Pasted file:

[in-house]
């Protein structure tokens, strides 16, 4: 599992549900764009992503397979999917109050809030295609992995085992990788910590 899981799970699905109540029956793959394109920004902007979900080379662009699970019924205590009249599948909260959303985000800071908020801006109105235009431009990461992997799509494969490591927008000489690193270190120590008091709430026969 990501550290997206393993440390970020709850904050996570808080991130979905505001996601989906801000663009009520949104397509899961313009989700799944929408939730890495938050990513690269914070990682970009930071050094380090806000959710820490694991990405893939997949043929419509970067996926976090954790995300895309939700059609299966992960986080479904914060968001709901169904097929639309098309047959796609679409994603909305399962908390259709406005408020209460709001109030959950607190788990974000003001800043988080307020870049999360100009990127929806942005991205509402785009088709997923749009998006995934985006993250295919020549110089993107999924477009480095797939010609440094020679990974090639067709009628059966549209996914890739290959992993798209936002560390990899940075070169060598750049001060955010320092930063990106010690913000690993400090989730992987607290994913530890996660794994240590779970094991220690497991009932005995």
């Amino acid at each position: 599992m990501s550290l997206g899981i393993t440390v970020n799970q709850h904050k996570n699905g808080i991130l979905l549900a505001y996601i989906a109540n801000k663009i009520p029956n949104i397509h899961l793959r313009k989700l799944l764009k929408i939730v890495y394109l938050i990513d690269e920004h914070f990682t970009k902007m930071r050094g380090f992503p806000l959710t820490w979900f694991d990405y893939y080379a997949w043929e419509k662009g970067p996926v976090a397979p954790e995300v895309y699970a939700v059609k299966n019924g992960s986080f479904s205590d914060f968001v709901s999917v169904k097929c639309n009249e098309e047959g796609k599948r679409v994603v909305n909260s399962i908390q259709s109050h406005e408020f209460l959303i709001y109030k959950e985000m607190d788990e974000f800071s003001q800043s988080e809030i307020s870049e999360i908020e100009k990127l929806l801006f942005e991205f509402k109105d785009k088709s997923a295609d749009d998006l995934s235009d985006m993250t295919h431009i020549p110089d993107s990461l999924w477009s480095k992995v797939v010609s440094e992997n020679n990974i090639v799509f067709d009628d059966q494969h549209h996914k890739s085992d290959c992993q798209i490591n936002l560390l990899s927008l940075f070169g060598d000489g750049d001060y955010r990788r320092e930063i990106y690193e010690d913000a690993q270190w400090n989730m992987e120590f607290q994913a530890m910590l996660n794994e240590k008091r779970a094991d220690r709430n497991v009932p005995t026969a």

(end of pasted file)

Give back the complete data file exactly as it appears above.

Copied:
[in-house]
């Protein structure tokens, strides 16, 4: 599992549900764009992503397979999917109050809030295609992995085992990788910590 899981799970699905109540029956793959394109920004902007979900080379662009699970019924205590009249599948909260959303985000800071908020801006109105235009431009990461992997799509494969490591927008000489690193270190120590008091709430026969 990501550290997206393993440390970020709850904050996570808080991130979905505001996601989906801000663009009520949104397509899961313009989700799944929408939730890495938050990513690269914070990682970009930071050094380090806000959710820490694991990405893939997949043929419509970067996926976090954790995300895309939700059609299966992960986080479904914060968001709901169904097929639309098309047959796609679409994603909305399962908390259709406005408020209460709001109030959950607190788990974000003001800043988080307020870049999360100009990127929806942005991205509402785009088709997923749009998006995934985006993250295919020549110089993107999924477009480095797939010609440094020679990974090639067709009628059966549209996914890739290959992993798209936002560390990899940075070169060598750049001060955010320092930063990106010690913000690993400090989730992987607290994913530890996660794994240590779970094991220690497991009932005995």
């Amino acid at each position: 599992m990501s550290l997206g899981i393993t440390v970020n799970q709850h904050k996570n699905g808080i991130l979905l549900a505001y996601i989906a109540n801000k663009i009520p029956n949104i397509h899961l793959r313009k989700l799944l764009k929408i939730v890495y394109l938050i990513d690269e920004h914070f990682t970009k902007m930071r050094g380090f992503p806000l959710t820490w979900f694991d990405y893939y080379a997949w043929e419509k662009g970067p996926v976090a397979p954790e995300v895309y699970a939700v059609k299966n019924g992960s986080f479904s205590d914060f968001v709901s999917v169904k097929c639309n009249e098309e047959g796609k599948r679409v994603v909305n909260s399962i908390q259709s109050h406005e408020f209460l959303i709001y109030k959950e985000m607190d788990e974000f800071s003001q800043s988080e809030i307020s870049e999360i908020e100009k990127l929806l801006f942005e991205f509402k109105d785009k088709s997923a295609d749009d998006l995934s235009d985006m993250t295919h431009i020549p110089d993107s990461l999924w477009s480095k992995v797939v010609s440094e992997n020679n990974i090639v799509f067709d009628d059966q494969h549209h996914k890739s085992d290959c992993q798209i490591n936002l560390l990899s927008l940075f070169g060598d000489g750049d001060y955010r990788r320092e930063i990106y690193e010690d913000a690993q270190w400090n989730m992987e120590f607290q994913a530890m910590l996660n794994e240590k008091r779970a094991d220690r709430n497991v009932p005995t026969a």